Trump Proposes Asylum Application Fee, Other Changes to Alleviate 'Crisis' At U.S. Border

President Donald Trump continued to harden his stance against immigrants crossing into the U.S. by now recommending a fee for those seeking asylum, and for those seeking work permits.

In a memo directed to Attorney General William Barr and Acting Homeland Security Secretary Kevin McAleenan Monday night, the president announced additional measures to enhance border security and strengthen current immigration laws.

"Our immigration and asylum system is in crisis as a consequence of the mass migration of aliens across our southern border," the memo declared. "In Proclamation 9844 of February 15, 2019, I declared a national emergency to address the security and humanitarian crisis at that border. That emergency continues to grow increasingly severe."

In the memo, the president said there were more than 100,000 illegal immigrants who sought entry into the U.S. through the southern border in March, and that many of them traveled in large caravans that pulled U.S. Customs and Border Protection agents away from normal duties.

"This strategic exploitation of our Nation's humanitarian programs undermines our Nation's security and sovereignty," the letter stated. "The purpose of this memorandum is to strengthen asylum procedures to safeguard our system against rampant abuse of our asylum process."

The memo from the White House press secretary's office stated it was the White House's duty to oversee the immigration process "in a safe, orderly manner that provides access to relief or protection from removal from the United States for aliens who qualify, and that promptly denies benefits to and facilitates the removal of those who do not."

The letter included a directive that would require asylum seekers to pay an application fee, as well as a fee for anyone seeking a work permit.

"Propose regulations setting a fee for an asylum application not to exceed the costs of adjudicating the application…and other applicable statutes, and setting a fee for an initial application for employment authorization for the period an asylum claim is pending."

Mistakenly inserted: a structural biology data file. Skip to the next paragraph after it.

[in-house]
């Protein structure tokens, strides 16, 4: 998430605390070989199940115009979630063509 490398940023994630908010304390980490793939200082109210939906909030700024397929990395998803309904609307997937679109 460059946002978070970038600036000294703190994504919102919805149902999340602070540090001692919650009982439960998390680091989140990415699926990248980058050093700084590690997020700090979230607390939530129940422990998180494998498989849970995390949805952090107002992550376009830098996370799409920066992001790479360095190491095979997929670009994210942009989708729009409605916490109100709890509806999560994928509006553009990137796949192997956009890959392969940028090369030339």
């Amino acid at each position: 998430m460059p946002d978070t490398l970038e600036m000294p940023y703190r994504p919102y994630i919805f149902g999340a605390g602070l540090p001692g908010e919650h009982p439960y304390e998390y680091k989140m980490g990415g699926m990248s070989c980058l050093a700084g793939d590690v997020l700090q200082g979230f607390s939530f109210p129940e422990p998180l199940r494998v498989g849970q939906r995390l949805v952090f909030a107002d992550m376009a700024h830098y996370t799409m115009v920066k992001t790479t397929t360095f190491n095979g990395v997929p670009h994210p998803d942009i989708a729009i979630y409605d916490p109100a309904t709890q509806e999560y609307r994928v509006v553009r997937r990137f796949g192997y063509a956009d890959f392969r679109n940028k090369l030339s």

The memo also noted that immigrants who entered the U.S. illegally would be barred from employment status or protection of removal from the country. This coincided with Trump's previous statement in which he proposed sending illegal immigrants by buses to designated sanctuary cities and counties throughout the country.

Other proposals in the letter includes that all immigration cases being carried out in court be completed within 180 days. Currently, there are 800,000 immigration cases pending, with an average wait time of two years, The New York Times reported.

Some immigration activists have condemned the latest move by the Trump administration, including Michelle Brané, the director of migrant rights and justice at the Women's Refugee Commission.

Speaking to The Times, Brané said work permits served a purpose for those waiting for asylum claims to be processed, and that the new policies would turn "asylum on its head."

"There's a reason that we give people work permits while they are waiting for asylum, so that they can support themselves and don't have to be depending on government assistance during that time,"Brané said.

In the letter, Trump said Barr and McAleenan should act on the new policies within 90 days.

Asylum Seekrs to US
African migrants walk at the Feria Mesoamericana park used as shelter by migrants from Africa, India and Haiti in Tapachula, Chiapas, southern Mexico, on April 28. Traveling through Mexico has become even more difficult for migrants because of tighter immigration policies and a local population reluctant to give them shelter or support as they move toward the United States. Photo by ALFREDO ESTRELLA/AFP/Getty Images